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Scientists question the value of THC breath tests

On Behalf of | Sep 17, 2019 | Drunk Driving (DUI)

Breath-testing equipment used by police departments in Virginia and around the country often provide the key pieces of evidence in drunk driving cases. Prosecutors rely on toxicology test results when motorists are suspected of driving while influenced by alcohol because the link between elevated blood alcohol concentrations and intoxication is well established, but the science of THC impairment is more nebulous. Several companies are working to develop breath-testing devices that police officers could use to find out if motorists have smoked or otherwise consumed marijuana, but this equipment may be of little practical use even if it works.

The problem facing law enforcement is that THC and alcohol affect the body in different ways. A heavy drinker and a person who does not consume alcohol very often would both be unable to drive a car safely with a blood alcohol concentration of .08% or higher, but a habitual marijuana smoker could be relatively unimpaired by THC levels in their bloodstream that would leave somebody who rarely consumes the drug barely able to stand.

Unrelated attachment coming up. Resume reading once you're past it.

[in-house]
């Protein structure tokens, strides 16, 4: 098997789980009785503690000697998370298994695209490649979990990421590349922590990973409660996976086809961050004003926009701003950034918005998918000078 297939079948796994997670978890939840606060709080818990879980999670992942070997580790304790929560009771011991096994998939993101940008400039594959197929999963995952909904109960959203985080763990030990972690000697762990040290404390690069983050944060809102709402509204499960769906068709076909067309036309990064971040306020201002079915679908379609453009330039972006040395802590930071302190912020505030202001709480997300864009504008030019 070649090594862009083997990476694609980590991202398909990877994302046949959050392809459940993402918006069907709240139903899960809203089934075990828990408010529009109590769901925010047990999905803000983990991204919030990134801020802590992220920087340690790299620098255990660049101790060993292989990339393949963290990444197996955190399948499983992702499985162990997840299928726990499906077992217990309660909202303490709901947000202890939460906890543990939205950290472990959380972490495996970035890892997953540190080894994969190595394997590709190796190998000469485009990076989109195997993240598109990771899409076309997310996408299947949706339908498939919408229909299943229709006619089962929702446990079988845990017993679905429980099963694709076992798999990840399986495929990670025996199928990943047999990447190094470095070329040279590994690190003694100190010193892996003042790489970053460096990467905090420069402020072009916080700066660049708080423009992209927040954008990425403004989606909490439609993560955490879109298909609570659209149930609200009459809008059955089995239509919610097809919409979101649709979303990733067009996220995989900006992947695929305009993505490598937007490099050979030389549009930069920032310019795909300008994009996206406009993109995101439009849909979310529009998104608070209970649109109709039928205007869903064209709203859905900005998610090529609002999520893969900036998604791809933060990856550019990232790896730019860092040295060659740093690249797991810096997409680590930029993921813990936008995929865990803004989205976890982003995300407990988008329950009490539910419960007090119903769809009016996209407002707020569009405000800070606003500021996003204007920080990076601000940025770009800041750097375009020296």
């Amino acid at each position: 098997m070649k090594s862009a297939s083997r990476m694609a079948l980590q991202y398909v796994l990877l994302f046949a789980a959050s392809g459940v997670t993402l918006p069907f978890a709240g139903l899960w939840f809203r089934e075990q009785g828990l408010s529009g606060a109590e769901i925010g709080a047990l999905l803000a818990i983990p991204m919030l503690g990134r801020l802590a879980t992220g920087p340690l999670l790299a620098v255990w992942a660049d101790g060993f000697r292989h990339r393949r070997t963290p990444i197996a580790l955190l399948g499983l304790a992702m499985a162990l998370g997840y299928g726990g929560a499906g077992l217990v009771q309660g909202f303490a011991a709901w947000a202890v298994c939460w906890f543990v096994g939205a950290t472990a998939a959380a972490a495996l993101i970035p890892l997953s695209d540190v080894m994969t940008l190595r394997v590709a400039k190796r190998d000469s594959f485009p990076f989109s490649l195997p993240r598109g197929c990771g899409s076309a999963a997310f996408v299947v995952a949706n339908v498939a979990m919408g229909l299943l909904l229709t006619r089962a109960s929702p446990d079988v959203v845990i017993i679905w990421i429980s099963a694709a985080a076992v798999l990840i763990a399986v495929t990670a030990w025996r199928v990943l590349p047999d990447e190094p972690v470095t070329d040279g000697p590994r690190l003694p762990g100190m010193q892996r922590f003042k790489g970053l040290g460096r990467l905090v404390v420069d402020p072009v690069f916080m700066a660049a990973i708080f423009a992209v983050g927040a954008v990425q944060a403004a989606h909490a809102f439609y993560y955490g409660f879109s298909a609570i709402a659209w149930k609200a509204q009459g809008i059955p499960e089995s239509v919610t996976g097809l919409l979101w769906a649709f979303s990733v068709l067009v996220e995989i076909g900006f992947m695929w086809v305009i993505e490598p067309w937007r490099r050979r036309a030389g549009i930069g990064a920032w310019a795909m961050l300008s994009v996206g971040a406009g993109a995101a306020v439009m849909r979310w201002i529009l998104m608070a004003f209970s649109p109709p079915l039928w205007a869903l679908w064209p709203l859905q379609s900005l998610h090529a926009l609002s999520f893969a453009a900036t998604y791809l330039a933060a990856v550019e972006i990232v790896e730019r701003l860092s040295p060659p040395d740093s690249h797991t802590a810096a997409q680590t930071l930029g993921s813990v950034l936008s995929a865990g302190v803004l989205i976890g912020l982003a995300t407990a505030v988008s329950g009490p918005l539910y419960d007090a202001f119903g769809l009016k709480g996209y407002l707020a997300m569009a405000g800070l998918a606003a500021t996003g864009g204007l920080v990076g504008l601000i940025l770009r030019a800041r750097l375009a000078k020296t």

Blood test results are of little use in marijuana impairment cases because THC remains in the body’s system for up to a month. Breath-testing devices that use nanotubes to detect THC would reveal recent marijuana use, but this alone would not be enough to provide reliable evidence of impairment, according to scientists.

Criminal defense attorneys with experience in drunk driving cases will likely be paying close attention to the research being conducted in this area. Legal counsel could seek to have DUI charges dismissed when prosecutors are unable to provide compelling scientific evidence of impairment. An attorney could also question the reliability of alcohol testing when the equipment used was not properly maintained.